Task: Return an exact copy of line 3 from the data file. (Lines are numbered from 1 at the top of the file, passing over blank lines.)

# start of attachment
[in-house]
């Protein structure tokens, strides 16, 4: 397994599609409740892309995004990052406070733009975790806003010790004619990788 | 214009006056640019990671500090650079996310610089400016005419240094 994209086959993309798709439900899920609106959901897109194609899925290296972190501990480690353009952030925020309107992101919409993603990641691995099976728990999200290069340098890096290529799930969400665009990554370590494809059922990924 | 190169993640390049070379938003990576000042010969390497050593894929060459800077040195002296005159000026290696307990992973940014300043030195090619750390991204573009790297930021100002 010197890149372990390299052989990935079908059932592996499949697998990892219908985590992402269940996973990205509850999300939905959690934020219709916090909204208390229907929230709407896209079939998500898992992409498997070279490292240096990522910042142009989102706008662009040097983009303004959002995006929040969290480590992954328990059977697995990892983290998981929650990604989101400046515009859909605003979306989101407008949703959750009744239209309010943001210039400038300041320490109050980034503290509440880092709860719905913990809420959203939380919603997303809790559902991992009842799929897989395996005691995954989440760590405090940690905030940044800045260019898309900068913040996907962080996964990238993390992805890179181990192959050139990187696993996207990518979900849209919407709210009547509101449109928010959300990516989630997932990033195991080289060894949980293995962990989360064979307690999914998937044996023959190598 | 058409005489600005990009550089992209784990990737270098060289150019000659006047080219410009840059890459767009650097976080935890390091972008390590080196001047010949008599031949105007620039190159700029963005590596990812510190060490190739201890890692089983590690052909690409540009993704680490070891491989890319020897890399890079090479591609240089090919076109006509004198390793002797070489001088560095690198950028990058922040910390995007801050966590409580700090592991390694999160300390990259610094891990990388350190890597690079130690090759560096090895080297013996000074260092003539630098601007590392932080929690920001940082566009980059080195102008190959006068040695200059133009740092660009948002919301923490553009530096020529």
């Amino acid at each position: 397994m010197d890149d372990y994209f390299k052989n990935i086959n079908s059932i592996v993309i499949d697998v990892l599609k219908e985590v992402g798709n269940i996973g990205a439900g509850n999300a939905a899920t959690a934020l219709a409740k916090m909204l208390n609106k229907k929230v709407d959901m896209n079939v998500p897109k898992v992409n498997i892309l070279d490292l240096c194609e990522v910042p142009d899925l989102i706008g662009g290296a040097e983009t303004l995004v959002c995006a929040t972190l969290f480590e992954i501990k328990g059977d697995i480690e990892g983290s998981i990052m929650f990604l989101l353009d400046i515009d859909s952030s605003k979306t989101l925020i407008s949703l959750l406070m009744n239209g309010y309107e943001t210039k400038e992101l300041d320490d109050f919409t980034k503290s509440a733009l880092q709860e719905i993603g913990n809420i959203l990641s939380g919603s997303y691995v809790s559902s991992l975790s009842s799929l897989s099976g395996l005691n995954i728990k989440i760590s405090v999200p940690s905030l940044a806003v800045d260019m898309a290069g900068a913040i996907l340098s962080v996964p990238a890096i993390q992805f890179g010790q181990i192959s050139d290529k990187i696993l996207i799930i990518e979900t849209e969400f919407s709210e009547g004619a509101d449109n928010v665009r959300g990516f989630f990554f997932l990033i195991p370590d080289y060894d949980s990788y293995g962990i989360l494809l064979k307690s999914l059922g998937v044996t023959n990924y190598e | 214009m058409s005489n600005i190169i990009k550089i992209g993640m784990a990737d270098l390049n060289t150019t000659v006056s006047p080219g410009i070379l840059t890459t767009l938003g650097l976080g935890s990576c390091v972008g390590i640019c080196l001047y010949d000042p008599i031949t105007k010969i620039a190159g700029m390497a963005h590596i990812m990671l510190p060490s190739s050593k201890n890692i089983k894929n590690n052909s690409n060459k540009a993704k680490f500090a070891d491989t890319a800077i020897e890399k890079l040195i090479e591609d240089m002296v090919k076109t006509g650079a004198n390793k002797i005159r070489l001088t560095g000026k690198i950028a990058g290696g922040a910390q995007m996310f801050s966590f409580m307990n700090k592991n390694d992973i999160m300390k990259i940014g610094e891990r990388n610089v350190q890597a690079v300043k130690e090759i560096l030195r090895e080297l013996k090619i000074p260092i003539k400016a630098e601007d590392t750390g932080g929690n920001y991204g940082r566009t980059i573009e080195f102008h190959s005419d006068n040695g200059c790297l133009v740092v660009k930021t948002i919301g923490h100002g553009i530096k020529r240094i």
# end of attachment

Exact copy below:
């Amino acid at each position: 397994m010197d890149d372990y994209f390299k052989n990935i086959n079908s059932i592996v993309i499949d697998v990892l599609k219908e985590v992402g798709n269940i996973g990205a439900g509850n999300a939905a899920t959690a934020l219709a409740k916090m909204l208390n609106k229907k929230v709407d959901m896209n079939v998500p897109k898992v992409n498997i892309l070279d490292l240096c194609e990522v910042p142009d899925l989102i706008g662009g290296a040097e983009t303004l995004v959002c995006a929040t972190l969290f480590e992954i501990k328990g059977d697995i480690e990892g983290s998981i990052m929650f990604l989101l353009d400046i515009d859909s952030s605003k979306t989101l925020i407008s949703l959750l406070m009744n239209g309010y309107e943001t210039k400038e992101l300041d320490d109050f919409t980034k503290s509440a733009l880092q709860e719905i993603g913990n809420i959203l990641s939380g919603s997303y691995v809790s559902s991992l975790s009842s799929l897989s099976g395996l005691n995954i728990k989440i760590s405090v999200p940690s905030l940044a806003v800045d260019m898309a290069g900068a913040i996907l340098s962080v996964p990238a890096i993390q992805f890179g010790q181990i192959s050139d290529k990187i696993l996207i799930i990518e979900t849209e969400f919407s709210e009547g004619a509101d449109n928010v665009r959300g990516f989630f990554f997932l990033i195991p370590d080289y060894d949980s990788y293995g962990i989360l494809l064979k307690s999914l059922g998937v044996t023959n990924y190598e | 214009m058409s005489n600005i190169i990009k550089i992209g993640m784990a990737d270098l390049n060289t150019t000659v006056s006047p080219g410009i070379l840059t890459t767009l938003g650097l976080g935890s990576c390091v972008g390590i640019c080196l001047y010949d000042p008599i031949t105007k010969i620039a190159g700029m390497a963005h590596i990812m990671l510190p060490s190739s050593k201890n890692i089983k894929n590690n052909s690409n060459k540009a993704k680490f500090a070891d491989t890319a800077i020897e890399k890079l040195i090479e591609d240089m002296v090919k076109t006509g650079a004198n390793k002797i005159r070489l001088t560095g000026k690198i950028a990058g290696g922040a910390q995007m996310f801050s966590f409580m307990n700090k592991n390694d992973i999160m300390k990259i940014g610094e891990r990388n610089v350190q890597a690079v300043k130690e090759i560096l030195r090895e080297l013996k090619i000074p260092i003539k400016a630098e601007d590392t750390g932080g929690n920001y991204g940082r566009t980059i573009e080195f102008h190959s005419d006068n040695g200059c790297l133009v740092v660009k930021t948002i919301g923490h100002g553009i530096k020529r240094i």